fairy godmother of theatre: the director of GPT uses her magic on costumes and budgets | News
With a bit of “Bibbidi-Bobbidi-Boo” magic, Great Plains Theater operations manager Becky Dibben balances checkbooks and payroll with one hand and hand-sews unique costumes for each of her actors with the ‘other.
Since the 2000s, Dibben found herself working behind the scenes while her family played roles in the many GPT productions. She previously created costumes for Junction City Little Theater & Chapman High School and when Dibben finds the time, she helps local brides as a seamstress.
With the start of costume preparation for GPT’s upcoming production “Madagascar: A Jr. Musical Adventure,” Dibben expanded his idea board with footage from other theatrical performances and visuals of the many animal characters. The production will have 40 children on stage and eight students helping out behind the scenes. So, sitting with art director Mitchell Aiello, he and Dibben discussed and debated every little scene down to the shoes of the smallest character.
“I think a good example for Madagascar of a collaboration between direction and costumes is a song from the show called ‘Steak,'” Aiello said. “He’s the main lion when they go to Madagascar. There isn’t necessarily meat to eat, but there are berries and vegetables. But lions are carnivores, they need meat. He lacks meat in his diet, so he dreams of eating steak. In his dream, there is a theatrical performance that comes to life. It’s a full jazz song and dance with steaks and waiters. So we brought it up because there are many ways to represent steak through a person and how do we do that? Want giant steaks? Don’t want giant steaks? »
They decided to dance with or like big steaks wouldn’t work with their stage size, so Dibben was inspired by the meat dress music artist Lady Gaga wore at the 2010 MTV Video Music Awards and plans to create fake meat skirts for the dancers. .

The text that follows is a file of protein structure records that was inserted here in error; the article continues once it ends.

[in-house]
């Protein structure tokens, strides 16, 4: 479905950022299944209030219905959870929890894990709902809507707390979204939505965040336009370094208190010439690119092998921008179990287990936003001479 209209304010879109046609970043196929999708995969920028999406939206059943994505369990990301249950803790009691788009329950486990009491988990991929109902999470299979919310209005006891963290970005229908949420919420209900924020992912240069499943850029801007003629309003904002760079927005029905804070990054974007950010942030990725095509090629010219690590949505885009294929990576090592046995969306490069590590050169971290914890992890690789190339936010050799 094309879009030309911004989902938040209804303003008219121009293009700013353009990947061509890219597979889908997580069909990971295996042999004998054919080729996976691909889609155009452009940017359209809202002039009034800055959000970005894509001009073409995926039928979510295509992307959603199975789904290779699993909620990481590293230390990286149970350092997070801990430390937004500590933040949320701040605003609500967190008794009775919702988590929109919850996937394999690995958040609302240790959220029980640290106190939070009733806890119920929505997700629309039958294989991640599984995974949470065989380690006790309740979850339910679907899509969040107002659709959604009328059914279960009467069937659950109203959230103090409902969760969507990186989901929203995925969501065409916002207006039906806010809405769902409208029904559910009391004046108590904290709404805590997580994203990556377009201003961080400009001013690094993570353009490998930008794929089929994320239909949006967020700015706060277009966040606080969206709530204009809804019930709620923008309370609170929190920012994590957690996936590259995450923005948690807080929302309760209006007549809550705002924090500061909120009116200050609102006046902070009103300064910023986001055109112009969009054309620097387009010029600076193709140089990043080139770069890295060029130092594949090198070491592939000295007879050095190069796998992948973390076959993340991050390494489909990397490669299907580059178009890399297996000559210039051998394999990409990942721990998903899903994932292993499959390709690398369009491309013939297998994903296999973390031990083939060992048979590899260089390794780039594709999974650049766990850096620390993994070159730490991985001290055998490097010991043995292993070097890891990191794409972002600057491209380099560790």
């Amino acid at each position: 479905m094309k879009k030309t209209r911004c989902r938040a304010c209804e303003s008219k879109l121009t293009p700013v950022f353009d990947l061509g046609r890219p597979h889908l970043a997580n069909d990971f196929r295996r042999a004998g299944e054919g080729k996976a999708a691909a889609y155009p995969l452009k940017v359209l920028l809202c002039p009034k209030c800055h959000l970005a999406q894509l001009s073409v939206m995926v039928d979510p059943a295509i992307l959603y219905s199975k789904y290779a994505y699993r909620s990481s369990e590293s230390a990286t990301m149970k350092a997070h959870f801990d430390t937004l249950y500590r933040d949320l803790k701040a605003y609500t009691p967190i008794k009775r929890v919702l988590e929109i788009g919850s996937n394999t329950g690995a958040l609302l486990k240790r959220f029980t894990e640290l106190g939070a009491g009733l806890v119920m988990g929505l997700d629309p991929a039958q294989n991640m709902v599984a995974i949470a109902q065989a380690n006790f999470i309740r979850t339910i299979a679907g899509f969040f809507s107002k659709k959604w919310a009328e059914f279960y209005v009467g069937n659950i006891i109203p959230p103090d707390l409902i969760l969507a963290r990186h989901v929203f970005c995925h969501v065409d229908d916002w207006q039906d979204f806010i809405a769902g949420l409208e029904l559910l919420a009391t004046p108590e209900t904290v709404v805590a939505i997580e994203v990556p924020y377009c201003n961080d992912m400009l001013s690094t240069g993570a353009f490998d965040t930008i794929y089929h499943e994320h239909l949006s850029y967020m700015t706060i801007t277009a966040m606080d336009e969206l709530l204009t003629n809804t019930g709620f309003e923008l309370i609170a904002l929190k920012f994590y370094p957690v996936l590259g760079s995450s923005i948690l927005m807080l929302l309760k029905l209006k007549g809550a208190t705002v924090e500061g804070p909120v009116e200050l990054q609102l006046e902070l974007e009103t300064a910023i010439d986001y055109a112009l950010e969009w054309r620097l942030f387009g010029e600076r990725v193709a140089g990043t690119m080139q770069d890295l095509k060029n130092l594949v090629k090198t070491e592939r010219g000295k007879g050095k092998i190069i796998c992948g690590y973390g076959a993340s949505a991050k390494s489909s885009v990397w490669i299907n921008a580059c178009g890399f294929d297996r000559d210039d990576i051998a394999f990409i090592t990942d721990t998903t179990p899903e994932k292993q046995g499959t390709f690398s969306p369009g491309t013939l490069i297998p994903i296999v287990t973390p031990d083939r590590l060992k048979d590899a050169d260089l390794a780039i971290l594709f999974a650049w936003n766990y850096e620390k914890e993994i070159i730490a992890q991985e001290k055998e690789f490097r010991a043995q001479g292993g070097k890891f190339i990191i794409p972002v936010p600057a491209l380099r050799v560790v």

After sitting down with Aiello to discuss what he needs with the costumes, Dibben takes on the challenge of figuring out which costume design works best for his actors. For the character of Gloria, GPT selected a local high school student to take on the role, and Dibben had to find a way to give his actor the hips of a hippopotamus.
“I don’t want a hippopotamus in a dress,” she said. “I prefer having her in a jumpsuit and she has wide hips and a big ass.”
She figured the best way to create her hippo dress was to make gray overalls that fit around the actors waist, shoulders and legs while leaving room for hip pads. Dibben creates costumes for actors of all shapes and sizes, so she gets resourceful with what pieces are in the costume closet and what the actors can supply themselves.
“We don’t have a thousand-dollar budget for costumes,” Dibben said. “So we usually save things to make them. It’s like some of these characters are wearing sweatpants and sweatshirts that I picked up at Goodwill and stuff thrown at them. Usually, especially in children’s shows, like Madagascar, I have to say “Ok children, I need shoes”. Because we’re talking about little actors who wear a size four. But, I also had a high schooler who needed a size 14.”
While his actors may need to wear old costumes or donated parts, Dibben makes sure to use his magic to create those parts into unique new costumes.
For the character of Alex, she plans to use a lion costume that has ended up on stage for multiple productions in Abilene, Junction City and Chapman. However, Dibben released donated fur jackets that will add new fur for Alex’s costume.
“Sometimes I really struggle to put on the same costume if it’s been seen multiple times, so I give it a facelift,” she said. “I’m going to use fabric that people have given me and remake it or as if this jacket was given away. He collapsed. If I take pieces out of them, add them to this lion costume. I did something that was kind of trash in a costume.
For Dibben, she is grateful for any small donation of old clothes as it helps her create new costumes for her actors. She can also breathe new life into clothes that haven’t been worn in years, like a ballgown used in the musical “Music Man.”
“A lady donated her prom dress,” Dibben said. “Then a picture of the dress was in the newspaper. She recognized her prom dress. She had to come to the show to see her prom dress on stage. It’s awesome. People like to see the things they have. stage data.